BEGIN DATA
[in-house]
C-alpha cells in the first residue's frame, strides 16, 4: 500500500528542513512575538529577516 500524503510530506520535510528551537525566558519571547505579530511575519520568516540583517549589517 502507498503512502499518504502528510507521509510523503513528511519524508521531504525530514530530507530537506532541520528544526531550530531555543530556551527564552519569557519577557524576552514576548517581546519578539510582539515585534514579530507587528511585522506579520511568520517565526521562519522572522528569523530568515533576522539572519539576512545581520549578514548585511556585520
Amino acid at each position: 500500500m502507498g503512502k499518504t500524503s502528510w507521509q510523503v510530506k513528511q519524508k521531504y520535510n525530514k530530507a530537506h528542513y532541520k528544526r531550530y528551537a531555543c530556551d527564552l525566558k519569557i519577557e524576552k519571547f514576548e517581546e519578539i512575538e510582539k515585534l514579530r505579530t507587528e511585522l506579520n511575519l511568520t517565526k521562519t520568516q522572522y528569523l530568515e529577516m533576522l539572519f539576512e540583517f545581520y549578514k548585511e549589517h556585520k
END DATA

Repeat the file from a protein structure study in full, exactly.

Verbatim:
[in-house]
C-alpha cells in the first residue's frame, strides 16, 4: 500500500528542513512575538529577516 500524503510530506520535510528551537525566558519571547505579530511575519520568516540583517549589517 502507498503512502499518504502528510507521509510523503513528511519524508521531504525530514530530507530537506532541520528544526531550530531555543530556551527564552519569557519577557524576552514576548517581546519578539510582539515585534514579530507587528511585522506579520511568520517565526521562519522572522528569523530568515533576522539572519539576512545581520549578514548585511556585520
Amino acid at each position: 500500500m502507498g503512502k499518504t500524503s502528510w507521509q510523503v510530506k513528511q519524508k521531504y520535510n525530514k530530507a530537506h528542513y532541520k528544526r531550530y528551537a531555543c530556551d527564552l525566558k519569557i519577557e524576552k519571547f514576548e517581546e519578539i512575538e510582539k515585534l514579530r505579530t507587528e511585522l506579520n511575519l511568520t517565526k521562519t520568516q522572522y528569523l530568515e529577516m533576522l539572519f539576512e540583517f545581520y549578514k548585511e549589517h556585520k